Lord Russell's specific proposition is the establishing by royal charter of "The Inns of Court School of Law." The governing body is to consist of thirty members, ten named by the Inns, ten by the Crown, one each by the Lord Chancellor, the Lord Chief Justice, and the Master of the Rolls, one each by the four Universities of Oxford, Cambridge, London, and Victoria, and three by the Incorporated Law Society. "I should confer on such a body the granting of academic distinctions, and I should commit to it in fullest confidence the settling of a scheme of preliminary examination, of systematic instruction, and of final tests of fitness for the profession of the law. . . . To the Inns of Court, I need hardly say, we must mainly look for the funds to carry on the work in worthy fashion. . . . In the existing system the annual expenditure amounts to some £7,000. If the lectures and classes are made attractive, I doubt whether any larger sum, or, at all events, any substantially larger sum, would be required to work the scheme which I advocate."
This is suggesting what would be equivalent here to an endowment of say $1,000,000. The existing permanent endowment of the Harvard Law School is a little under $250,000.
THE SELDEN SOCIETY. The Selden Society has shown commendable energy in overcoming past delays in its publications, and the issue of the selection of Coroner's Rolls, edited by Dr. Gross of Harvard University, will bring them up to date. Advance sheets of this last are now at hand. From these it appears that the volume will be an interesting one, and a great aid to the study of the functions of the Coroner, and of the history of the decay of his office from the time that it was held only by landed knights elected by the shire (furnishing perhaps the machinery for sending later such knights to Parliament) up to the early falling into disrepute of the crowner's quest law and the recent rather ridiculous position of the office.
The subjects of inquests afford peculiar scope for dramatic effects, to which the style of the verdicts lends itself. For example, one reads that Margaret went with a certain jug of the value of one penny to draw water from the said well in the said close and by chance slipped and fell into the said well and sank, and ill is thought of no man for the death of the said Margaret." Any one interested in the old crimes and the old modes of trial will find much that is new in these Rolls. The Selden Society deserve all praise and support for their services to the history of the common law.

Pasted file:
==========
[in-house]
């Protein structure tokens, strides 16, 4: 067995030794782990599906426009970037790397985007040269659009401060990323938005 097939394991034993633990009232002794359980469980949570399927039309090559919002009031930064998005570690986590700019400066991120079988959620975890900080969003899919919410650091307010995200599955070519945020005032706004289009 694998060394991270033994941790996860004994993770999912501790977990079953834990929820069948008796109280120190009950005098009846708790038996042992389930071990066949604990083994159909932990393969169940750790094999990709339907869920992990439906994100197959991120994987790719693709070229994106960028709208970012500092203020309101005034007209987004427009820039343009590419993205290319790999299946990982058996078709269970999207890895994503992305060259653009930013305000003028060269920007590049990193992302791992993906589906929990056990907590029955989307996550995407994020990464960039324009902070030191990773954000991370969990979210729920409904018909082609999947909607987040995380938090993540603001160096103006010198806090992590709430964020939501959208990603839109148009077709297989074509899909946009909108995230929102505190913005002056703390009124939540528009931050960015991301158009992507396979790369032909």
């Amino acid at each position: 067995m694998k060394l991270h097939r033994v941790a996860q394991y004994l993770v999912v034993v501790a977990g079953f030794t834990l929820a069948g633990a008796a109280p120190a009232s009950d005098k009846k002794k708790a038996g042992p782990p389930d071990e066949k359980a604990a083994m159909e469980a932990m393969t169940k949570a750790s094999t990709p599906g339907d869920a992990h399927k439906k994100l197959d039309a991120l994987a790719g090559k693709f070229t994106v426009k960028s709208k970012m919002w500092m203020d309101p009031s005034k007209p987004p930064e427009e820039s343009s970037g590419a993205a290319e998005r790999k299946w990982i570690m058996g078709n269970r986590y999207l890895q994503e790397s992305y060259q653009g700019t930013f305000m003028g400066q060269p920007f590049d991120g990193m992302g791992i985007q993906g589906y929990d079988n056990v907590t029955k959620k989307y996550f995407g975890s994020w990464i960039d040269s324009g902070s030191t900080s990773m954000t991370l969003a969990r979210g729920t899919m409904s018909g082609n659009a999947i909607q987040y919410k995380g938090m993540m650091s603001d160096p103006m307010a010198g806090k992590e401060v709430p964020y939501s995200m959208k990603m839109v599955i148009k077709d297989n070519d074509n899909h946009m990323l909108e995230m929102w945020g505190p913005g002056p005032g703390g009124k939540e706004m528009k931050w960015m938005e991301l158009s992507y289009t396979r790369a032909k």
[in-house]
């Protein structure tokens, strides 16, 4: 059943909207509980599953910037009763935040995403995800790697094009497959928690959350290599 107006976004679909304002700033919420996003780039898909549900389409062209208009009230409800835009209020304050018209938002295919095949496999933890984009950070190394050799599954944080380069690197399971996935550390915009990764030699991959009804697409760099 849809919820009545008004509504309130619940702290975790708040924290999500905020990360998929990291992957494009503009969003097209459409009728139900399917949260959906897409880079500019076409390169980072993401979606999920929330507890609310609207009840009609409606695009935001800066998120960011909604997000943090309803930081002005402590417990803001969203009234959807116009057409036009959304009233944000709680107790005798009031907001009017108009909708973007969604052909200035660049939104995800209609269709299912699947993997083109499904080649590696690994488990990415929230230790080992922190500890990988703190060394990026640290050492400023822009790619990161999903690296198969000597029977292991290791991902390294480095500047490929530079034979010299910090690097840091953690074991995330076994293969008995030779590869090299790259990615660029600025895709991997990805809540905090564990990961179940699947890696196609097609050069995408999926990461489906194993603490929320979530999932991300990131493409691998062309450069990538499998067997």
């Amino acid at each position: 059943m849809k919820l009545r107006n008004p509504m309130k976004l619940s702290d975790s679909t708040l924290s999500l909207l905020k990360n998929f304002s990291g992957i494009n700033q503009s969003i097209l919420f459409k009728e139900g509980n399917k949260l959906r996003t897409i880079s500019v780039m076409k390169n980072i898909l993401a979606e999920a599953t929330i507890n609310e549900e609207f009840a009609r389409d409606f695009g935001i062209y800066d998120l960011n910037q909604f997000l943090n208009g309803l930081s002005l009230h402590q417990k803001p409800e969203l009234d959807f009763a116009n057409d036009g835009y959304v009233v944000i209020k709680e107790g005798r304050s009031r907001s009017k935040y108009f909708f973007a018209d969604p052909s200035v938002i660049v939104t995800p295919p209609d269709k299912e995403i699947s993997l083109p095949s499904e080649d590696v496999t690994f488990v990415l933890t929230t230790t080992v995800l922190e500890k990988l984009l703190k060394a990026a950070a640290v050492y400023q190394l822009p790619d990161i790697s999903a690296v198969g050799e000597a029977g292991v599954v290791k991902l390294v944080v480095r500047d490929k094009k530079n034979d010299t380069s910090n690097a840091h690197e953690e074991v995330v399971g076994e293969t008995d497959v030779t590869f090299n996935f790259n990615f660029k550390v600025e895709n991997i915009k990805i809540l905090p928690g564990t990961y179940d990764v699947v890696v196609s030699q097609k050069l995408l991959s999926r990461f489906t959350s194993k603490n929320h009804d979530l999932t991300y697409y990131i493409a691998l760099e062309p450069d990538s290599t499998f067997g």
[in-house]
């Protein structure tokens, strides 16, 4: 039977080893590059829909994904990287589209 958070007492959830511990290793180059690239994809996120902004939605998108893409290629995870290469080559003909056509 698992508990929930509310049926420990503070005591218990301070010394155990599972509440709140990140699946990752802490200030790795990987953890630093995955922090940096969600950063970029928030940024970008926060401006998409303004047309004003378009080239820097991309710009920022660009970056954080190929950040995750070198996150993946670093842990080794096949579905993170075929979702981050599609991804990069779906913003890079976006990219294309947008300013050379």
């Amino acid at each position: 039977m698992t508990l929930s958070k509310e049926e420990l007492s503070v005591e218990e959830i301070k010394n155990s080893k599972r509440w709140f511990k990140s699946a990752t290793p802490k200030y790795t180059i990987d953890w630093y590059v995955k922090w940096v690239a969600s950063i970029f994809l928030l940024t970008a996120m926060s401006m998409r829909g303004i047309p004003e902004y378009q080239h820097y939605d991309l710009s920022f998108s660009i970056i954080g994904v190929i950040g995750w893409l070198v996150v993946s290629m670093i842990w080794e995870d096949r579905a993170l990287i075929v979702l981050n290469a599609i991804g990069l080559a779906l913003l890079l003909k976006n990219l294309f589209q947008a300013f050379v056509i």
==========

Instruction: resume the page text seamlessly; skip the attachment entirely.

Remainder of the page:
REFORM IN LAW REPORTING.
If Coke in his day lamented the existence of so many as fifteen volumes of reported decisions, what is to be said
of the present state of affairs, when these volumes are to be counted by tens of thousands, and this vast number is being yearly augmented? It is a full recognition of the evil of this multiplicity of reports that has led the American Bar Association to constitute a permanent "Committee on Law Reporting and Digesting." Systematic efforts are henceforth to be made by the Committee toward preventing the duplication of State and Federal reports, and toward securing, too, more uniformity among reporters in the construction of both the index and the case syllabus. The Committee, as stated in their report submitted at the meeting of the Bar Association held at Detroit last August, sent a circular letter to the various official court reportsixty-five in all. The answers, besides furnishing valuable data as to the defects in the present varying systems of reporting, reveal a nearly unanimous desire on the part of the writers for a convention of official reporters. In such a convention under the auspices of the Committee, there is a strong likelihood of inaugurating far-reaching and uniform remedial measures.
THE TORRENS LAND TRANSFER SYSTEM ON TRIAL. At the recent election in Cook County, Illinois, it was voted to adopt the provisions of the Land Transfer Act passed by the last legislature. This brings the city of Chicago within the operation of the act. Although several States have at different times appointed commissioners to investigate the so-called "Torrens" land transfer system, that is, a system of transfer of land by record of title, it is now for the first time to be given a trial in this country. The merits and demerits of the system have been pretty well threshed out, and the consensus of opinion is strongly in its favor as an original question. As a powerful plea, however, against introducing it, it is urged that the conditions that have secured its success in a new country like Australia are lacking here; chiefly because the land, in our older States at least, is not under government ownership, which would permit the government to inaugurate without inconvenience such a system of transfer, but is parcelled out among a multitude of private landholders; and it is repugnant to them, long accustomed to our system of deed registration, to risk their land titles by a radical change in the methods of transfer. A demonstration, however, by actual test, that the transfer by record of title is capable of successfully supplanting our present methods will go a long way toward answering these conservative objections. The success of the Illinois experiment therefore probably insures like action in other States. In this lies its importance.